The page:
Elbow Arthritis Treatment Arlington Heights IL

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Shirley Angeles Albano, MD
Arlington Heights, IL
Specialties
Internal Medicine, Rheumatology
Gender
Female
Education
Medical School: Univ Of The Philippines, Coll Of Med, Manila, Philippines
Graduation Year: 1994

Data Provided By:
Nighat M Ahmad, MD
(513) 745-0592
1300 S Elmhurst Rd Apt 117
Mount Prospect, IL
Specialties
Internal Medicine, Rheumatology
Gender
Female
Education
Medical School: Quaid-E-Azam Med Coll, Islamia Univ, Bahawalpur, Pakistan
Graduation Year: 1979

Data Provided By:
Glenn I Weiner, DO
(847) 364-0800
944 Saybrook Ln
Buffalo Grove, IL
Specialties
Internal Medicine, Rheumatology
Gender
Male
Education
Medical School: Chicago Coll Of Osteo Med, Midwestern Univ, Chicago Il 60615
Graduation Year: 1974

Data Provided By:
Prerana Panchal
(847) 545-9028
901 Biesterfield Rd
Elk Grove Village, IL
Specialty
Rheumatology

Data Provided By:
Ira L Melnicoff, DO
(847) 297-0709
9301 Golf Rd Ste 205
Des Plaines, IL
Specialties
Internal Medicine, Rheumatology
Gender
Male
Education
Medical School: Chicago Coll Of Osteo Med, Midwestern Univ, Chicago Il 60615
Graduation Year: 1970
Hospital
Hospital: Holy Family Hosp, Des Plaines, Il; Lutheran Gen Hosp, Park Ridge, Il
Group Practice: North Suburban Rheumatologists

Data Provided By:
Ladonna R Koziol
(847) 259-8550
1700 W Central Rd
Arlington Heights, IL
Specialty
Rheumatology

Data Provided By:
Rodney Tehrani, MD
(708) 216-4813
304 Viola Ln
Prospect Heights, IL
Specialties
Internal Medicine, Rheumatology
Gender
Male
Education
Medical School: Loyola Univ Of Chicago Stritch Sch Of Med, Maywood Il 60153
Graduation Year: 1999

Data Provided By:
Firoozeh Motamedi, MD
1931 N Meacham Rd
Schaumburg, IL
Specialties
Internal Medicine, Rheumatology
Gender
Female
Education
Medical School: Shahid Beheshti Univ, Fac Med, Teheran, Iran
Graduation Year: 1992

Data Provided By:
Dr.Prerana Panchal
(847) 545-9028
901 Biesterfield Road #209
Elk Grove Village, IL
Gender
F
Speciality
Rheumatologist
General Information
Accepting New Patients: Yes
RateMD Rating
3.7, out of 5 based on 3, reviews.

Data Provided By:
Thomas Danl Palella, MD
(708) 298-8470
150 N River Rd Ste 270
Des Plaines, IL
Specialties
Internal Medicine, Rheumatology
Gender
Male
Education
Medical School: Univ Of Il Coll Of Med, Chicago Il 60680
Graduation Year: 1977

Data Provided By:
Data Provided By:

Update on Treatment of Elbow Arthritis

How do you know if that elbow stiffness, pain, and loss of motion you are having is arthritis? What causes elbow arthritis? What can be done about it? In this article, experts in the area of hand and upper extremity surgery review studies from the past five years and attempt to answer these questions.

The diagnosis of elbow symptoms begins with a patient history followed by a physical exam. The symptoms could be from rheumatoid arthritis, osteoarthritis, infection, or some other problem. By identifying the location of pain and the aggravating/relieving factors, doctors can help narrow down the underlying cause.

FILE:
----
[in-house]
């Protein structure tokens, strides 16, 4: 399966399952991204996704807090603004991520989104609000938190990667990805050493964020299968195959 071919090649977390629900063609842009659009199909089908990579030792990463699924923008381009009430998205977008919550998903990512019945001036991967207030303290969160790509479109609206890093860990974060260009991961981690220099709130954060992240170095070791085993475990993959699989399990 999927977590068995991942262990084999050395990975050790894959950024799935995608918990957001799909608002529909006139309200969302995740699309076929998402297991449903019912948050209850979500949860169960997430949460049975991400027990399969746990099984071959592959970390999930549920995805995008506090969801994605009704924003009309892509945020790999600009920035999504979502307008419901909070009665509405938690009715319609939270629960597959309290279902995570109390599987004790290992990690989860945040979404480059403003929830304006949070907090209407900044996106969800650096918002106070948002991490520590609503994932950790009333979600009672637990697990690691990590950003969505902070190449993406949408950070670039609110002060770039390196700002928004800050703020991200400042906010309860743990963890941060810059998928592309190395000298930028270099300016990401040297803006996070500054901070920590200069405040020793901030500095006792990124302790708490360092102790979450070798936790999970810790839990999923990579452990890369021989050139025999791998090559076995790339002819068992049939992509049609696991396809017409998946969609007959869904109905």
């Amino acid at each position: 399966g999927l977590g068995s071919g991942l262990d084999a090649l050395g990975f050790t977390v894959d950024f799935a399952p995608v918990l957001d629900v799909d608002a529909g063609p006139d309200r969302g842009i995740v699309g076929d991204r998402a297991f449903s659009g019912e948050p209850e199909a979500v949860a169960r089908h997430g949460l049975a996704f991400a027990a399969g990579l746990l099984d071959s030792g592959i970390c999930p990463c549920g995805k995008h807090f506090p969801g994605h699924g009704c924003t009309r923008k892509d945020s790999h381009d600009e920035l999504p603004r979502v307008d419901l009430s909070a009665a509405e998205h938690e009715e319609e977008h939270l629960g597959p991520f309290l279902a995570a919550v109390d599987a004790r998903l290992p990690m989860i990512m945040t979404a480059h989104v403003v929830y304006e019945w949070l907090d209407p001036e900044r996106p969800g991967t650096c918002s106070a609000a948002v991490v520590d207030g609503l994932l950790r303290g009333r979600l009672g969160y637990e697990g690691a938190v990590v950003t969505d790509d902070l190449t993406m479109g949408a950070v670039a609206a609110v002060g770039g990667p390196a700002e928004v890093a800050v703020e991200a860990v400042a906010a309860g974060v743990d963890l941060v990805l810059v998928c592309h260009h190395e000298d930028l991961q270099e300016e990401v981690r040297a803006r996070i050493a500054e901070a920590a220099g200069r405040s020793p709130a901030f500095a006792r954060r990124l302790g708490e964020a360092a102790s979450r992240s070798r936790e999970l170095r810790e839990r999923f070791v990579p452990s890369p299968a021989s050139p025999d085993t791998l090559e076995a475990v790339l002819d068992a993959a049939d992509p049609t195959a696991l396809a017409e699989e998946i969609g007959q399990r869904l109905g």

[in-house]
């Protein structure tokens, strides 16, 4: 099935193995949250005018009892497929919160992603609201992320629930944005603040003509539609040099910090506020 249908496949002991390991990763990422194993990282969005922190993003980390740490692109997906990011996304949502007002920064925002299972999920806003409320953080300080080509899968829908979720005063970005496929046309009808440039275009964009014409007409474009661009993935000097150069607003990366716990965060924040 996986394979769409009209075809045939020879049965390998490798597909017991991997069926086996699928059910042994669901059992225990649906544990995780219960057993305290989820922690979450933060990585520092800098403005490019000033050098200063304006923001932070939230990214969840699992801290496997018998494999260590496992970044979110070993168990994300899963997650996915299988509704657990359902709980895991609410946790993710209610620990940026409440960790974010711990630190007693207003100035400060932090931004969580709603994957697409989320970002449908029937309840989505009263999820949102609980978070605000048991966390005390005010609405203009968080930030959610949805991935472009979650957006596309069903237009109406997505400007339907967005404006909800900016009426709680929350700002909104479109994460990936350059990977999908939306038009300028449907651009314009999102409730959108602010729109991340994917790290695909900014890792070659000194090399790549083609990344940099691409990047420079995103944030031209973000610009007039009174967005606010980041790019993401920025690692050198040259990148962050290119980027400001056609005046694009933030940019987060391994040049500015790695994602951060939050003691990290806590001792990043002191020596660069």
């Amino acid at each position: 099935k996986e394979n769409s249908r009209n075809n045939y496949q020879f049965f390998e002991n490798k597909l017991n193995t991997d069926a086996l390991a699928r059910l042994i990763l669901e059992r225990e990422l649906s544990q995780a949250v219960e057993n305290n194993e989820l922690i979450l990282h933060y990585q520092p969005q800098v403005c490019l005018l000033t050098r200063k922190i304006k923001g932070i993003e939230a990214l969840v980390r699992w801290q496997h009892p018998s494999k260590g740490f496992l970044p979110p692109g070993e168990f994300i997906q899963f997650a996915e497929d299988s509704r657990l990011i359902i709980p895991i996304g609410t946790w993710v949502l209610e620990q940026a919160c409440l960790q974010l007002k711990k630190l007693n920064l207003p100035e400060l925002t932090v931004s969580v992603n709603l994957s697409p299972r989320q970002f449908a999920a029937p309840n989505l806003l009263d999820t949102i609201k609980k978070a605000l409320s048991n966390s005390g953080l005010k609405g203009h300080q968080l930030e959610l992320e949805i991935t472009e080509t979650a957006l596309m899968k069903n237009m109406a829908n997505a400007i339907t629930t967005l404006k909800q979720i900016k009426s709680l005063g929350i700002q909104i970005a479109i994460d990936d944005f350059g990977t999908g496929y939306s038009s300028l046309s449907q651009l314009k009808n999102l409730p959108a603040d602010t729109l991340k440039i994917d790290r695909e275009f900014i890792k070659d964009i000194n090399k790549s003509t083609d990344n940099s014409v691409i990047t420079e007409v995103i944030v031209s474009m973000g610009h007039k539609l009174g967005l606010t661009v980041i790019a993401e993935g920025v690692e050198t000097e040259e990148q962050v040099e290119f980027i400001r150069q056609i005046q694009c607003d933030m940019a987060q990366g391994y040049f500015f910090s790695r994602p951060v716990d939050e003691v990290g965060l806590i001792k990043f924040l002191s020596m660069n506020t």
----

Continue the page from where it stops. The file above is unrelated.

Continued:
For example, rheumatoid arthritis usually causes pain throughout the entire range-of-motion. The pain is more likely to be located along the outside edge of the joint. Osteoarthritis is more common among males involved in heavy lifting (e.g., manual laborers, weight lifters, throwing athletes). Osteoarthritic pain is more likely to be present at the beginning and ending of motion, rather than throughout the entire arc of motion.

Examination by the physician takes into account any skin changes, joint motion (quantity and quality), and blood work. Lab studies examining the blood can identify the presence of infection as a possible source of pain and stiffness.

Sometimes the clinical exam is said to be unremarkable. That means there weren't enough findings to point to anything specific. Then X-rays or other more advanced imaging studies can be ordered. X-ray findings do help identify the difference between rheumatoid and osteoarthritis. The X-rays may show the presence of bone spurs, narrowing of the joint margins, and the presence of any fractures, subluxations, or dislocations.

Once the diagnosis has been made, the doctor turns his or her attention to developing a plan of care that will prevent further complications or problems. If it looks like surgery might be necessary, CT scan and/or MRIs may be ordered.

Treatment is divided into two types: conservative (nonoperative) and surgery. Nonsurgical treatment usually begins with medications to control symptoms and prevent damage to the joint. For some patients, the use of antiinflammatory drugs and disease modifying anti-rheumatic drugs (DMARDs) can completely eliminate all signs and symptoms of rheumatoid arthritis.

No matter what the cause of the problem is, activity modification, rest, and physical therapy are often recommended. Sometimes splinting is advised to help protect, support, and mobilize (move) the joint. If after three to six months of conservative care, there is no improvement (or the symptoms are worse), then surgery may be an option.

There are various types of surgical procedures to consider. Which one is selected depends on the patient's age, diagnosis, job demands, or sports participation. The selection of surgical procedures also takes into account the areas of the joint affected most (e.g., joint surface, capsule, synovium). The surgeon does e...

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